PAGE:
Coconut fat, oil, and CVD

Fats make up less than 25% of the total energy expenditure among Sri Lankans. Studies done more than 20–30 years ago have shown that coconut fats constitute about 80% or more of the total fat intake of Sri Lankans [1].

Over 95% of coconut oil is fat, and the fat content of scraped coconut is around 34% and of coconut milk around 24%. It is also true that around 92% of the coconut fat is saturated fat. However, the saturated fats in coconut and palm-kernel, oil also called “tropical oils”, differ from saturated fats in animal fats. Over 50% of the fats in coconut are medium chain triglycerides that are formed from fatty acids of chain length 8:0 to 14:0. When digested in the small intestine, these fats yield saturated medium chain free fatty acids and monoglycerides such as lauric acid (12:0). Of these, it is primarily the 14:0 fatty acids that are thought to be atherogenic. Coconut oil is the highest natural source of lauric acid. Lauric acid and its derivative monolaurin constitute around 50% of coconut fat-derived lipid .

Virgin coconut oil when fed to rats is reported to lower lipid levels in serum and tissues, and LDL oxidation. This property of virgin coconut oil is attributed to the biologically active polyphenol components present in the oil.

What of other benefits that may accrue from eating coconut oil? Many readers may not be aware of the close similarity among the medium chain triglycerides in coconut fats, human breast milk and the secretion of sebaceous glands, all rich in lauric acid. Monolaurin and even lauric acid have been shown to be bactericidal, par- ticularly against Helicobacter pylori, Vibrio cholerae, Salmonella typhi, Shigella sonnei and enterotoxigenic Escherichia coli [22].

In the absence of convincing evidence against the continued use of coconut fats in relation to atherosclerosis and ischaemic heart disease, one has to ask whether the recom- mendation of the Asian Heart Assoication issued in 1996, “An intake of 400g/day of fruit, vegetables and legumes, mustard or soybean oil (25 g/day) instead of hydrogenated fat, coconut oil or butter, in conjunction with moderate physical activity (1255 kJ/day), cessation of tobacco consumption and moderation of alcohol intake may be an effective package of remedies for pre- vention of coronary artery disease in Asians” is valid in toto [25]. (This was in 1996)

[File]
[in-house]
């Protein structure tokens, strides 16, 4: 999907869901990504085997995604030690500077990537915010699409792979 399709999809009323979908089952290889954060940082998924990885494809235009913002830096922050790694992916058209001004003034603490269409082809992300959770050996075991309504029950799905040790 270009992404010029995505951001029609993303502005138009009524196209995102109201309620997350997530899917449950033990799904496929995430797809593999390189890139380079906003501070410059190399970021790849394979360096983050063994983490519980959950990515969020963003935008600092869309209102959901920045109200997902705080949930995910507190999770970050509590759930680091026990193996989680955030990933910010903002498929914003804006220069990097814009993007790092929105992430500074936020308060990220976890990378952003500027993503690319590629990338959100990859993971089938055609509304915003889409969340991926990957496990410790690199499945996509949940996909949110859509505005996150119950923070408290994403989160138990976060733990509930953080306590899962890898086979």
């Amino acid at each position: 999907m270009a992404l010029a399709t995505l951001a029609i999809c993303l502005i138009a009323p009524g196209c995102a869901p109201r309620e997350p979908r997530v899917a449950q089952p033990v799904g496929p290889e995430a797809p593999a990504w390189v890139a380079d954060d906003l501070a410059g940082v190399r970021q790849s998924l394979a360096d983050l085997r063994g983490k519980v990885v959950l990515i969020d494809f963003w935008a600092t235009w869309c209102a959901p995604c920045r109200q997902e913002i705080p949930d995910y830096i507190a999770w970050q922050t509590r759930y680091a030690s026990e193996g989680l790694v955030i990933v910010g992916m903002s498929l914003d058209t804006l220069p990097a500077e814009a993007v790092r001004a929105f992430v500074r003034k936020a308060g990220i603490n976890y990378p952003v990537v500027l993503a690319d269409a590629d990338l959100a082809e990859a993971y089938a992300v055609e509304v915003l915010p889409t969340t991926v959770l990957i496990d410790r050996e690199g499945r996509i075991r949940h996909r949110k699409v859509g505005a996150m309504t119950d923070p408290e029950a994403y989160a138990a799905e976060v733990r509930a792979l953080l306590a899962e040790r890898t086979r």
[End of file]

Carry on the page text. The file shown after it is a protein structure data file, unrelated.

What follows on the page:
Finally, one is left with the question—given the importance of coconut not only as a major dietary component in our diet but also because of its export potential, why is it that there has been little or no investment in research in Sri Lanka on the health effects of coconut products?

(CMJ Article about Coconut Fat Vol 51, No 2, June 2006)


Recent reviews

The Effect of Coconut Oil Consumption on Cardiovascular Risk Factors: A Systematic Review and Meta-Analysis of Clinical Trials

Coconut oil is high in saturated fat and may, therefore, raise serum cholesterol concentrations, but beneficial effects on other cardiovascular risk factors have also been suggested. Therefore, we conducted a systematic review of the effect of coconut oil consumption on blood lipids and other cardiovascular risk factors compared with other cooking oils using data from clinical trials. 

Effects of Oils and Solid Fats on Blood Lipids: A Systematic Review and Network Meta-Analysis

The aim of this network meta-analysis (NMA) is to compare the effects of different oils/solid fats on blood lipids. Safflower, sunflower, rapeseed, flaxseed, corn, olive, soybean, palm, and coconut oil as well beef fat were more effective in reducing LDL-C (-0.42 to -0.23 mmol/l) as compared with butter. Results: 16 articles were included in the meta-analysis. Results were available from all trials on blood lipids, 8 trials on body weight, 5 trials on percentage body fat, 4 trials on waist circumference, 4 trials on fasting plasma glucose, and 5 trials on C-reactive protein. Coconut oil consumption significantly increased LDL-cholesterol by 10.47 mg/dL (95% CI: 3.01, 17.94; I2 = 84%, N=16) and HDL-cholesterol by 4.00 mg/dL (95% CI: 2.26, 5.73; I2 = 72%, N=16) as compared with nontropical vegetable oils. These effects remained significant after excluding nonrandomized trials, or trials of poor quality (Jadad score <3). Coconut oil consumption did not significantly affect markers of glycemia, inflammation, and adiposity as compared with nontropical vegetable oils. Conclusions: Coconut oil consumption results in significantly higher LDL-cholesterol than nontropical vegetable oils. This should inform choices about coconut oil consumption.

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